Zora and Me, by Victoria Bond and T.R. Simon

Zora and Me , by Victoria Bond and T.R. Simon

Zora and Me, by Victoria Bond and T.R. Simon

Zora and Me is set right around 1900, in Eatonville, Florida. It opens two weeks before our narrator, Carrie, and her best friend, Zora—yes, that would be a young Zora Neale Hurston—are due to start fourth grade. (Which is where I got 1900 from—Zora Neale Hurston was born in 1891, so starting fourth grade would put her at nine or ten. Ish.) 

A few weeks into school, on the playground at recess, Zora claims to have seen a man turn into a monster—a half-man, half-alligator—and when another man turns up dead (beheaded!), she and Carrie start to suspect that Mr. Pendir, the Alleged Alligator Man, might be the murderer.

Bond and Simon do a fantastic job of making Carrie and Zora's world feel old-fashionedy idyllic—the friendly camaraderie at the general store, the wonder of nature, the joy of free licorice, the pride in achievement (I especially love the characterization in this moment, too): 

"Mighty deserving? What for? We didn't win any spelling bee." Zora smiled. "Not yet, anyway." She gave me a wink. She prided herself on knowing more words than anybody in the school — teachers possibly included — and knowing how to spell them to boot, but she never talked fancy without a good reason.

But they also don't shy away from tough stuff, whether it be the ins and outs of clashing with a parent at the dinner table:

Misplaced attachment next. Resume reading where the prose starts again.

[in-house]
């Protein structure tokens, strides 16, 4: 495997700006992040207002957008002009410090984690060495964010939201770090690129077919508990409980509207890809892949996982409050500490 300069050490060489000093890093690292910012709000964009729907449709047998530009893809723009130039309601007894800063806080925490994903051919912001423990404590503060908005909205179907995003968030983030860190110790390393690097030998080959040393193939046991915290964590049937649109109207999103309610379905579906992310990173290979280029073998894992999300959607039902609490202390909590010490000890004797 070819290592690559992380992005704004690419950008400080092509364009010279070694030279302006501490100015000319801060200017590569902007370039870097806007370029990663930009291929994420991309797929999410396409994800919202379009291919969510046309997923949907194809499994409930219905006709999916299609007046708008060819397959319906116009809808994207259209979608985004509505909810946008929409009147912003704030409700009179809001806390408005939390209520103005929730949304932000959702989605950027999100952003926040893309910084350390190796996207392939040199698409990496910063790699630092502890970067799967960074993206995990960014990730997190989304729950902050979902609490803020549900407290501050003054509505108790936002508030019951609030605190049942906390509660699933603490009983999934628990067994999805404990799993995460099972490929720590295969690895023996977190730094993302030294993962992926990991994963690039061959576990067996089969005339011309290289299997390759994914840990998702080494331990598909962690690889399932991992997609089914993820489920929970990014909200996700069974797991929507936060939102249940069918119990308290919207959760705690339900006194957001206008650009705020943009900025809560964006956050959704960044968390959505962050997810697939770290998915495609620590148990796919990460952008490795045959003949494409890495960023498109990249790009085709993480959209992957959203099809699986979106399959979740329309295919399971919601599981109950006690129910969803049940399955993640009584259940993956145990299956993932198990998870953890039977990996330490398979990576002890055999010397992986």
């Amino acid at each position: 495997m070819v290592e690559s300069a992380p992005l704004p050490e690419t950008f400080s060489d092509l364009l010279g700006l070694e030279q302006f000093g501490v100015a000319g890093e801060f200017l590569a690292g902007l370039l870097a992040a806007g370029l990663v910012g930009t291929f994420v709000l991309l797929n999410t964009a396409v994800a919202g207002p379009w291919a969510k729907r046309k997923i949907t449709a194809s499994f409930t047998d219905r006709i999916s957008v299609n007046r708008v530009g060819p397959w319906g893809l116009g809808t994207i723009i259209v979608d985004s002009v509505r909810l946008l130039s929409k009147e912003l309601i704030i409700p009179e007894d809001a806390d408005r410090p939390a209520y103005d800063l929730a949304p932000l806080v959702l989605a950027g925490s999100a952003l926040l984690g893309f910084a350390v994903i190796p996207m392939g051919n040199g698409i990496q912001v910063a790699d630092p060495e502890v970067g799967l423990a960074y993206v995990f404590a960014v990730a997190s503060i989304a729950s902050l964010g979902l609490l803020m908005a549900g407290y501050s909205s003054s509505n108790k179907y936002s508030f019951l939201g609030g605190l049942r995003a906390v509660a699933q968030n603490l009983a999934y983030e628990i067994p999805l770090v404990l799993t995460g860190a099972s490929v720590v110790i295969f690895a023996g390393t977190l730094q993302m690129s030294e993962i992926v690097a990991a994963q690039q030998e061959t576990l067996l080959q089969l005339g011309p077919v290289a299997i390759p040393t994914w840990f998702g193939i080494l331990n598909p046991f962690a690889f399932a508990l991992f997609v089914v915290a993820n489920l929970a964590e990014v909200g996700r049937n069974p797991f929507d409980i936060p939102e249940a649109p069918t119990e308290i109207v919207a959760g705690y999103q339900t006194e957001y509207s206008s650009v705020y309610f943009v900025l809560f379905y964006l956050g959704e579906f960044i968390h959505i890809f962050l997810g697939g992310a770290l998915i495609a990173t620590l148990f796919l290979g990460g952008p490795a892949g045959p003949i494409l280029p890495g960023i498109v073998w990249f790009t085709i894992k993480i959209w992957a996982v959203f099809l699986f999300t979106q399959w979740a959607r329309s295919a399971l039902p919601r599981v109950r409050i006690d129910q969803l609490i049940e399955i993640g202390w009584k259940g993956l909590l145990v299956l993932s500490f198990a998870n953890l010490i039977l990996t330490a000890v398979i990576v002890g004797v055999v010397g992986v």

Some people feel a child should not speak unless spoken to. Mr. Hurston didn't mind if children talked, so long as we didn't say anything he didn't want to hear. That meant the questions children ask when something terrible happens were especially out of bounds.

Or racism, from the everyday and non-physically violent:

It picked at my spirit that the surest way for Negroes to get along was to pretend we were only ever running errands for white folks. Didn't people like Mrs. Walcott think anything belonged to us? 

To the life-threatening:

We were up against a force more powerful than white folks and more lethal than a gator king. The color of a person's skin alone could make one woman worth protecting, while it made another man fit to die.

Carrie tells the story from sometime in the future—while she writes about her own experiences, her understanding of other peoples' actions and reactions from a child's perspective, she occasionally gives us some adult context. For instance, here's Carrie on her father's disappearance:

The thing about not seeing someone for a long time, especially someone that you love, is that your memory of them becomes one-sided. Or at least that's what happened to me.

Some reviews—SLJ and PW, specifically—felt that her adult voice was too intrusive, that it would be off-putting to young readers. Me? I felt like it fit right in with the overall thread about storytelling, that the occasional moments that she let her adult self peek through felt entirely appropriate, and made the voice more distinct and solid, not less.

It's a mystery, absolutely—a murder mystery, even! But it's more about the power of story and storytelling, about folklore and how it grows and spreads, about parents and children, about strong friendships and how friends complement each others' strengths and weaknesses. It's about loss and grief, about divisions and disagreements within the same culture, about how hard it can be to know who to trust, about unfairness and about different ways of responding to it. The authors weave in tons of nods to Hurston's adult life and career—I have no doubt that loads went over my head, as it's been years since I read her—and has pretty extensive backmatter as well as an endorsement from the Zora Neale Hurston Trust